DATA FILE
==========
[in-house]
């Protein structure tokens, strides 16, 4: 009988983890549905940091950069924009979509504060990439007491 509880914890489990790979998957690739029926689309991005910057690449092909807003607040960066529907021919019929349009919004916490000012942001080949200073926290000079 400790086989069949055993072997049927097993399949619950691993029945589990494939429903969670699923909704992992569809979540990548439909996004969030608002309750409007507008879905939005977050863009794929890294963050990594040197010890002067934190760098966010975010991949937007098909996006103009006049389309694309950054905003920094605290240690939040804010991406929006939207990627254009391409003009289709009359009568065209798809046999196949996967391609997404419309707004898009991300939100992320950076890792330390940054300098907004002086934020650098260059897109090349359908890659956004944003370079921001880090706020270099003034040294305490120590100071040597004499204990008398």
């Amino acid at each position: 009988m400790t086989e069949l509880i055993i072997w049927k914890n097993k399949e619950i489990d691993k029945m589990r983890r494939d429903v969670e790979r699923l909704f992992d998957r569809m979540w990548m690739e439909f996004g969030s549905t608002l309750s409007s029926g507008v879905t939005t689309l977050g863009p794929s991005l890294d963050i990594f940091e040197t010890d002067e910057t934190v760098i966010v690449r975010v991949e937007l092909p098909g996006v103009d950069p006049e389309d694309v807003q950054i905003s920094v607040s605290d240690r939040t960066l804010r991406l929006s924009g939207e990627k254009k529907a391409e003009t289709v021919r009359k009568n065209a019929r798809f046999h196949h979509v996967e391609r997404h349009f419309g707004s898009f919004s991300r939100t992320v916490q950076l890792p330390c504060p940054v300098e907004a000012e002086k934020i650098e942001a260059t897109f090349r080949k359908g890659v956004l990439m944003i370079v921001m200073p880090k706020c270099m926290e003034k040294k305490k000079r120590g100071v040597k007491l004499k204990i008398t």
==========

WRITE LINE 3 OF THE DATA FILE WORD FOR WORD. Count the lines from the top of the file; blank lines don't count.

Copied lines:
């Amino acid at each position: 009988m400790t086989e069949l509880i055993i072997w049927k914890n097993k399949e619950i489990d691993k029945m589990r983890r494939d429903v969670e790979r699923l909704f992992d998957r569809m979540w990548m690739e439909f996004g969030s549905t608002l309750s409007s029926g507008v879905t939005t689309l977050g863009p794929s991005l890294d963050i990594f940091e040197t010890d002067e910057t934190v760098i966010v690449r975010v991949e937007l092909p098909g996006v103009d950069p006049e389309d694309v807003q950054i905003s920094v607040s605290d240690r939040t960066l804010r991406l929006s924009g939207e990627k254009k529907a391409e003009t289709v021919r009359k009568n065209a019929r798809f046999h196949h979509v996967e391609r997404h349009f419309g707004s898009f919004s991300r939100t992320v916490q950076l890792p330390c504060p940054v300098e907004a000012e002086k934020i650098e942001a260059t897109f090349r080949k359908g890659v956004l990439m944003i370079v921001m200073p880090k706020c270099m926290e003034k040294k305490k000079r120590g100071v040597k007491l004499k204990i008398t």